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May 8, 2024

The TIME function in Google Sheets is used to create a time value from hours, minutes and seconds. The function returns a time value, which is a decimal number representing the time of day.

The syntax for the TIME function is:

**=TIME(hour, minute, second)**

Where

**Hour**, **minute**, and **second **are for the given hour, minute, and second to be merged to a time format. They can be either inserted inside the formula or you can set the reference to the cell containing the values.**Note:**

The hour value should be between 0 and 23

the minute value should be between 0 and 59,

and the second value should be between 0 and 59.

The TIME function can use whole number values stored in separate cells. Simply specify the cell references within the function.

Example: A sheet containing the hour, minute, and second values are stored as follows:

The **hour** values are stored in Column A; the **minute **values are stored in Column B; and the **second** values are stored in Column C.

In our example the input values in row 2 we will use for TIME function are the following:

**Hour: **A2

**Minute: **B2

**Second: **C2

In our example we will set up the formula for row 2 as:

**=TIME(A2,B2,C2)**

And insert it to the cell D2 under the time heading.

Alternatively, you can do the following:

1. Type =**TIME(** in cell D2

2. Click A2, B2, and C2 in order while hold-pressing the **Ctrl** button (Command on Mac)

3. Type **) **

You can drag the formula down the column with the blue square in the bottom right hand corner of the cell or apply Autofill suggestion (if it appears) to also convert the other rows using TIME function:

Using the TIME function with decimals is similar to whole numbers except when decimals are present it removes the decimals and only converts the whole numbers to time:

In our example, the **hour** values are stored in Column A; the **minute **values are stored in Column B; and the **second** values are stored in Column C.

For Row 2 that means that the references to the input values for TIME function are the following:

**Hour: **A2

**Minute: **B2

**Second: **C2

The formula becomes:

**=TIME(A2,B2,C2)**

And insert it to the cell in column D:

Alternatively, you can do the following:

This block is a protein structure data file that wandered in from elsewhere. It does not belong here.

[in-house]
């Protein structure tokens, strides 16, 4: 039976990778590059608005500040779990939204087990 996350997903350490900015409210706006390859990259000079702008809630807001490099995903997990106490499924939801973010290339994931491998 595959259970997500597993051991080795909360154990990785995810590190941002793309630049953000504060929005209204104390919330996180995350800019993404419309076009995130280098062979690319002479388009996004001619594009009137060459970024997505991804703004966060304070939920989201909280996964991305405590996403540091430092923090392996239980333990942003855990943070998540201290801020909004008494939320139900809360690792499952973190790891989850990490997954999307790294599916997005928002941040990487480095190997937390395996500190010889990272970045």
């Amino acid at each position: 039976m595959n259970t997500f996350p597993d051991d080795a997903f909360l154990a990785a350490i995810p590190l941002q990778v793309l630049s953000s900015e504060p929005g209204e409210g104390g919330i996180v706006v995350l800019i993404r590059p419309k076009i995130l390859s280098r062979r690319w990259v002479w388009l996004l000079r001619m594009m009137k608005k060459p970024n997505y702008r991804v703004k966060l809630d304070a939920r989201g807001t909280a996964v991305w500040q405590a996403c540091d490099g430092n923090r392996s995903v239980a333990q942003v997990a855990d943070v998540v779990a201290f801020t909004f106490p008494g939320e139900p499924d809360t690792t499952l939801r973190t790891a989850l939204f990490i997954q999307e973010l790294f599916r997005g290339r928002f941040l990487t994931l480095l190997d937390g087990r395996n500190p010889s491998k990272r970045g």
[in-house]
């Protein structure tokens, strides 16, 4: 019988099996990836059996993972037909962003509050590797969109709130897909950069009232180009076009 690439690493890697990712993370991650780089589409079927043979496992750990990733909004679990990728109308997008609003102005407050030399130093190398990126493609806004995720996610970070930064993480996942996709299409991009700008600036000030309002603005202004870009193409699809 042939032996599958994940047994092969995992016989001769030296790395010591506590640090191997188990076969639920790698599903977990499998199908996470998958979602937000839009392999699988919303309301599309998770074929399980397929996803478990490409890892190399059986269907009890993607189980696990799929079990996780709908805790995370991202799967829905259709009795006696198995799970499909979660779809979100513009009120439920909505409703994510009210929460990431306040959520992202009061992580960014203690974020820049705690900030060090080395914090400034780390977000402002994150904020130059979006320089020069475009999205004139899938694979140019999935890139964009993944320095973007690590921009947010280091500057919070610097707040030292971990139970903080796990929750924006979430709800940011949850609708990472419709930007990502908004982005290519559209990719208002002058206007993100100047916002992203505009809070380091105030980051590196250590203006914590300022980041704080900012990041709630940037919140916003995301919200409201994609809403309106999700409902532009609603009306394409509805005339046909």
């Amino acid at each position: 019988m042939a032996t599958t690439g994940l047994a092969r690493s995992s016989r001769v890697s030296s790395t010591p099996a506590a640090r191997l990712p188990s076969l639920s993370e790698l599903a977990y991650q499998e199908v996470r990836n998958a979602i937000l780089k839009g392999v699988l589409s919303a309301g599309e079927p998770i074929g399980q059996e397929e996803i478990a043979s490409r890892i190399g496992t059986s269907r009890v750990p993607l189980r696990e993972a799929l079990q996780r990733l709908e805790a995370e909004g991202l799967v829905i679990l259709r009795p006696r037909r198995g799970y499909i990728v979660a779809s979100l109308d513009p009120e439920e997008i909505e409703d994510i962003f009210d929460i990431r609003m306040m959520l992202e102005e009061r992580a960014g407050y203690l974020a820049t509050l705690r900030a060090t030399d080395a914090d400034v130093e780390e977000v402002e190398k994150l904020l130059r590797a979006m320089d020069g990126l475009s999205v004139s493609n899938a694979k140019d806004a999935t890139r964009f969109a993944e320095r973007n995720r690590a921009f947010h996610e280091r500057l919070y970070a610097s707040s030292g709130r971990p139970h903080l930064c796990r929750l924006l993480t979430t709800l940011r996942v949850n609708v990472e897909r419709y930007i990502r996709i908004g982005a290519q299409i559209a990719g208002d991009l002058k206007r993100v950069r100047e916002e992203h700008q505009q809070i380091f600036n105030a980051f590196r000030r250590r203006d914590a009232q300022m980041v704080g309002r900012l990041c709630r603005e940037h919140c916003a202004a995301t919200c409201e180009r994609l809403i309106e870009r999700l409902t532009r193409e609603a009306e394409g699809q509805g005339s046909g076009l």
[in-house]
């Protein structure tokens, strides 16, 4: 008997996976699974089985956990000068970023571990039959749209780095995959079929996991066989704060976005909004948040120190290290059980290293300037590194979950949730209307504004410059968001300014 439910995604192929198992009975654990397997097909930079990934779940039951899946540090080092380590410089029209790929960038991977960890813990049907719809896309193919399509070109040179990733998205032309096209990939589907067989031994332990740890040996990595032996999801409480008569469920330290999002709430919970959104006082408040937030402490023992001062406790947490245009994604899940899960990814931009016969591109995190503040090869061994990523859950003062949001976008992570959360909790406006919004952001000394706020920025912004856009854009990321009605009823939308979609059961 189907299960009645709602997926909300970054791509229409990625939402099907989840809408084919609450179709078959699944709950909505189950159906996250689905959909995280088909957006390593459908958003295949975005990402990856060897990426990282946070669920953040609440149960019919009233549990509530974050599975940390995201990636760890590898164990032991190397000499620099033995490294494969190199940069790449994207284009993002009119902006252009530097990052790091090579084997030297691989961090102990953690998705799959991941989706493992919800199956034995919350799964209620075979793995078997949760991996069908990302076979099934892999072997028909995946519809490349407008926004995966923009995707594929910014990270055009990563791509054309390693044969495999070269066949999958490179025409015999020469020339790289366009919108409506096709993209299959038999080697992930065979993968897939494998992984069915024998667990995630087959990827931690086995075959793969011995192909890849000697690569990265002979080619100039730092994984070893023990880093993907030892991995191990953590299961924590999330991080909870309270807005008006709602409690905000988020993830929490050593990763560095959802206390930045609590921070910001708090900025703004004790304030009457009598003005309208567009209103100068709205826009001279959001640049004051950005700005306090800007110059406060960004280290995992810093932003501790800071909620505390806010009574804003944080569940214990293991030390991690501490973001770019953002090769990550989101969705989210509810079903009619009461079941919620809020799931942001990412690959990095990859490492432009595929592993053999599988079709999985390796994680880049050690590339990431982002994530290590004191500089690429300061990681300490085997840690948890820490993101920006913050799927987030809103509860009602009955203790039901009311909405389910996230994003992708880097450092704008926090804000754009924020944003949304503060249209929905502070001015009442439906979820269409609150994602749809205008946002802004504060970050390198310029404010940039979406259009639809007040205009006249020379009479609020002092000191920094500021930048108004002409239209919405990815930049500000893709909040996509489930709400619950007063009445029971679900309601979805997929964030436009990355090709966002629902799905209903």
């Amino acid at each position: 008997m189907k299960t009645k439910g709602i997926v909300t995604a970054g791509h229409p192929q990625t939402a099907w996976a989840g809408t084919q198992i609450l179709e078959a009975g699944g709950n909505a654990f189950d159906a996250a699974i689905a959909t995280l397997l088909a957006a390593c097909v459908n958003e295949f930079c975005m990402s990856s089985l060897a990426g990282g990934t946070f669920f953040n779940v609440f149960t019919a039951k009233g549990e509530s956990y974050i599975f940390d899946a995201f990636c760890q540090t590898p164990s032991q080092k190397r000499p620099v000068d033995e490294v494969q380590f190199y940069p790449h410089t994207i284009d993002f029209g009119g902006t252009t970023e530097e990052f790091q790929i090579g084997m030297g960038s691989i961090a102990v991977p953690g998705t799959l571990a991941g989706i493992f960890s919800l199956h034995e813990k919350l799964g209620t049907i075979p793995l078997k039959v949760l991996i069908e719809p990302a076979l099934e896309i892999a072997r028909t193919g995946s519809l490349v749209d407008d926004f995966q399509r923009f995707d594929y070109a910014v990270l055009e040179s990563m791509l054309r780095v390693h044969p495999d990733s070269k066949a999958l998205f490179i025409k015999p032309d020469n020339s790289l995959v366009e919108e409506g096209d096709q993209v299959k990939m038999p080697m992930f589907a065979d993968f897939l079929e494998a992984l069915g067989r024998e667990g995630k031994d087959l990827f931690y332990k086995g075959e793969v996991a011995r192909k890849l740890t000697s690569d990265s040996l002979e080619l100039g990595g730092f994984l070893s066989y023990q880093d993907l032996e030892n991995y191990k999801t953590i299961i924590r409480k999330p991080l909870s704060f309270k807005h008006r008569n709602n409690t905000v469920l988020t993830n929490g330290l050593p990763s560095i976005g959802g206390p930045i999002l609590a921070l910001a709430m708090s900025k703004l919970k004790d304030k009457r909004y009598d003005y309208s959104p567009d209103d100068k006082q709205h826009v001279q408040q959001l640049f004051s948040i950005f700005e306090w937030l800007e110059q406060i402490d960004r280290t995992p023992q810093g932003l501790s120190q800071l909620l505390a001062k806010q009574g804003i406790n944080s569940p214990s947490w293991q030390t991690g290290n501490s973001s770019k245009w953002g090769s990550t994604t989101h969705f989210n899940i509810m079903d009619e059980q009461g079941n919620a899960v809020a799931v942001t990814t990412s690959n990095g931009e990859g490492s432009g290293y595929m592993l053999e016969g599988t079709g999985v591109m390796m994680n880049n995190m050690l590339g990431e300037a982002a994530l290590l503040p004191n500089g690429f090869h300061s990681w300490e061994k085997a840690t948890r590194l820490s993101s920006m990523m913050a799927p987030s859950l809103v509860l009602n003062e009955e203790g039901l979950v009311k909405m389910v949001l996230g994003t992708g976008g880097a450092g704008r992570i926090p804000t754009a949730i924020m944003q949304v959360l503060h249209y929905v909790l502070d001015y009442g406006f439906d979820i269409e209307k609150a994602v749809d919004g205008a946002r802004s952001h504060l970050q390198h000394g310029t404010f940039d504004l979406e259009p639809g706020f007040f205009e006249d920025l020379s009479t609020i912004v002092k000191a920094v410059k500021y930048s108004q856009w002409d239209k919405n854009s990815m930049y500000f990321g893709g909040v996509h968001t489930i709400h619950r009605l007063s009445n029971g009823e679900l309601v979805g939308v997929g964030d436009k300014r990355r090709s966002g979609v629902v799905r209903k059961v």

1. Type =**TIME(** on cell D2

2. Click A2, B2, and C2 in order while hold-pressing **Ctrl** button

3. Type **)**

You can can fill down the formula for the other rows or apply Autofill suggestion (if it appears) to also convert the other values using the TIME function:

When the **hour** value is more than 24, the function resets the count back to 0 and then converts it to its corresponding time. This means that if the hour value was 25, the TIME function would display 1:00 AM.

This is usually 12:00 AM for the 12-hour scheme.

To keep track of the number of days, you can add another column for the day count. The formula to calculate the number of days from the number of hours is:

**=INT(hour/24)**

The following steps will detail how to convert the values to time and also count the number of days:

In our Example:

The **hour** values are stored in Column A;

the **minute **values are stored in Column B;

and the **second** values are stored in Column C.

We set two columns D and E for the day and time, respectively.

For Row 2 that means that the cell references for the TIME function formula will be:

**Hour: **A2

**Minute: **B2

**Second: **C2

For the first row in our data set, the formula becomes:

**=INT(A2/24)**

And we insert the formula into cell D2:

Alternatively, you can do the following:

1. Type =**INT(** in cell D2

2. Click A2

3. Type **/24)**

4. Press **Enter**

We can now set up the time formula:

**=TIME(A2,B2,C2)**

And insert it to the cell E2:

Alternatively, you can do the following:

1. Type =**TIME(** on cell D2

2. Click A2, B2, and C2 in order while hold-pressing **Ctrl** button

3. Type **)**

If you want to apply the formulas to several rows, you can drag the formula down to the other rows or apply the Autofill suggestions if they appear.

If the **minute** and/or** second** value is more than 60, the function automatically adjusts the count of other values:

If the **second **value is more than **60,** then the TIME function adds 1 to the **minute **value.

If the **minute **value is more than **60**, then the TIME function adds 1 to the **hour **value.

In our example we have three rows:

Row 2 has a **minute **value greater than 60;

Row 3 has a **second **value more than 60;

Row 4 has both **minute **and **second **values greater than 60.

The **hour** values are stored in Column A;

the **minute **values are stored in Column B;

and the **second** values are stored in Column C.

For Row 2 in our example the input values for TIME formula are:

**Hour: **A2

**Minute: **B2

**Second: **C2

The formula becomes:

**=TIME(A2,B2,C2)**

We will add it to cell D2.

Alternatively, you can do the following:

1. Type =**TIME(** in cell D2

2. Click A2, B2, and C2 in order while pressing and holding the **Ctrl** button (**Command** on a Mac)

3. Type **)**

Note how the **hour **value was adjusted due to **minute **value exceeding 60:

You can drag down the formula or apply the Autofill suggestion (if it appears) for the other rows:

We hope this article has helped you and given you a better understanding of the Google Sheets TIME function. You might also like our articles on how to subtract dates in Google Sheets and how to use the Google Seets UNIQUE function.

To optimize your workflow, we recommend reading our guide on how to attach Google Sheets to an email.

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